Can You Really Be Productive With Windows 8 Metro?
Those who have read my posts before probably have figured out that I actually use Windows Developer Preview and don’t just write about it. Although this is true, I have a dual-boot with Windows 7 and have up until recently only used it for testing and little entertainment.
I’ve decided to kick it up a notch and as of last Friday I have ONLY used Windows 8 and am no longer relying on Windows 7. This is an experiment to see how well it performs for both play and business in its current state.
I am a full-time writer and I love to play PC games, so it’s a safe bet to say I spend a good deal of time on my PC. If you are wondering how the experience has gone so far, I will tell you that Windows 8 is a fairly stable OS- though not without its minor problems.
I have thousands of songs, movies, and games that have ran with ease on the OS. When in desktop mode it’s easy to forget I’m even using pre-beta software thanks to how smooth the whole operation is.
Now I can tell you that using desktop applications like Word is a snap, but what about the Metro side of things? The new interface is really the part of Windows that has us most intrigued so I will focus on that.
I have quickly found it very easy to toggle between desktop programs like Word and IE-Metro. Metro’s IE browser is fun to use even without a tablet and runs in full screen mode that looks visually stunning on my 32-inch monitor that I use for work.
When you right click you are presented with a bar for typing your web address and an easy to use tab system that displays “page previews” showing off what content is on the page.
My only major quirks with IE-Metro is that I noticed it absolutely refused to play nice with uploading a photo via WordPress which means I really can’t update pages like the one I’m writing now unless I use the desktop version of IE.
This significantly hurts the functionality of IE-Metro for my business purposes but it seems more like a bug than a permanent issue and will likely not be a factor at all in the BETA.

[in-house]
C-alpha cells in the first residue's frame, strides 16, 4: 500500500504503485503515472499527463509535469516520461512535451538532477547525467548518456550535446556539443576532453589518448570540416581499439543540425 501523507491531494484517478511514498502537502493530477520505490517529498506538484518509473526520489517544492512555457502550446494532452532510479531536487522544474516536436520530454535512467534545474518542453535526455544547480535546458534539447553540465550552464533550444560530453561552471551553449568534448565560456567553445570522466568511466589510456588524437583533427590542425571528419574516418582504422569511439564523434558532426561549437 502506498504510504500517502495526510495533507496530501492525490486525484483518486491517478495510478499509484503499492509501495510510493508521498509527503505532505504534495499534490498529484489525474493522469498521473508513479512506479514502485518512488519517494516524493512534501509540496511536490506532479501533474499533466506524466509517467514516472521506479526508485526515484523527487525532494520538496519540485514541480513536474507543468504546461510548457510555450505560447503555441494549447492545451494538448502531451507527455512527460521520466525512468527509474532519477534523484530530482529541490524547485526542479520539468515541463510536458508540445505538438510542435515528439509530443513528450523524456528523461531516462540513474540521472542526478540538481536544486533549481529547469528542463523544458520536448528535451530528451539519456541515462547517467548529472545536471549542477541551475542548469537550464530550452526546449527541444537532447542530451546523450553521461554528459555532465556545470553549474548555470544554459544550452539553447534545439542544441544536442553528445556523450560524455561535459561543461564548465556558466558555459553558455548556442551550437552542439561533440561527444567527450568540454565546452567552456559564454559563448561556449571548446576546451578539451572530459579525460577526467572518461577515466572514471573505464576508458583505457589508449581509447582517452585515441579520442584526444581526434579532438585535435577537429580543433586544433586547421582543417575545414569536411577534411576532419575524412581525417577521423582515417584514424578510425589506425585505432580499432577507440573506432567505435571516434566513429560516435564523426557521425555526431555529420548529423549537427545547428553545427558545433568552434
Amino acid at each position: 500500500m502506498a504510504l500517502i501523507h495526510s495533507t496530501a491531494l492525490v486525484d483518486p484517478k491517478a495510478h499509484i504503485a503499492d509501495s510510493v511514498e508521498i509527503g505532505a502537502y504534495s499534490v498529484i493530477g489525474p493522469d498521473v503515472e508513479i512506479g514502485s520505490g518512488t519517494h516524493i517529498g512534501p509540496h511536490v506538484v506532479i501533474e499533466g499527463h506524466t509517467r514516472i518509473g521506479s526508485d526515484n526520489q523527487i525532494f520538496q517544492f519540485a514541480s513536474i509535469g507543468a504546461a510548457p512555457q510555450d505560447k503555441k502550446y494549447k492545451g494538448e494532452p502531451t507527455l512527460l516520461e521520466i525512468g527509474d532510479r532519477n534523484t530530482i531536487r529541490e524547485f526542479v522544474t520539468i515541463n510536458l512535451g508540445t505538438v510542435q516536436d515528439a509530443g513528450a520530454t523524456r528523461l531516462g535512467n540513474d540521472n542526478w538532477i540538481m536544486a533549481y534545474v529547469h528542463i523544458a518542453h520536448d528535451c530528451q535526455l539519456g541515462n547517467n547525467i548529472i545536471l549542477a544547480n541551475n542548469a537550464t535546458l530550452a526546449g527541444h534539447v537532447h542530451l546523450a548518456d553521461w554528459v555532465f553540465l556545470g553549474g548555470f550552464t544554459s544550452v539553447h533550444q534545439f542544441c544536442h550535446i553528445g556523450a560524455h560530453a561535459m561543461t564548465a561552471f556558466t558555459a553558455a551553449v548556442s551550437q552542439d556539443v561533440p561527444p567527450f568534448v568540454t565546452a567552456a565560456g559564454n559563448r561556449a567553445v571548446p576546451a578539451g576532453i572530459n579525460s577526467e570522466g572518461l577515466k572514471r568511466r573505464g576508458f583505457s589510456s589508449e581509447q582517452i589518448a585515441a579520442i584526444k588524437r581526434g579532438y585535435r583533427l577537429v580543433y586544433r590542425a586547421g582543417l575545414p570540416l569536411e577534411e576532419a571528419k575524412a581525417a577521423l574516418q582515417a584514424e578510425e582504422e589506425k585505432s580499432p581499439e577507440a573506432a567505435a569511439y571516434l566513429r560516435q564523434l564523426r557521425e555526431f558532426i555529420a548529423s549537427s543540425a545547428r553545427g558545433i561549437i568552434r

Overall from a productivity point of view, basic uses are perfectly functional for now as long as you incorporate a mixture of Metro and Desktop programs. What you are probably wondering is if Metro adds anything to my productivity experience and the current answer is a resounding no.
It doesn’t hinder my experience but I could do just as well using only the desktop. What needs to change if I want to get more out of Metro for business use? Better apps will change everything actually.
If Microsoft offers even a basic version of Word for Metro that can interface back to the desktop version for more complicated things, which would be great. An application that tracks emails and similar data is also severely lacking at the moment.
When BETA comes out you can fully expect I will adapt it as my primary OS as well and likely have a much better status report to give about business use. Keep in mind that I’m a writer and my needs are fairly basic, though.
For a graphics design engineer, no little paint app is going to make them ditch 3D programs, AutoCAD, and Photoshop. The truth is that Metro really is about entertainment and ease-of-use and not real productivity, though I think Microsoft could certainly tackle both if they decide they want to take this direction.
Metro is a smooth interface and works fairly well. In time I think that the traditional desktop and legacy programs could disappear, if not in Windows 9 than certainly by Windows 10 it could at least be possible. What do you think of Metro for business uses?
Does it have any potential or will ‘desktop mode’ always be the option of choice for getting important things done?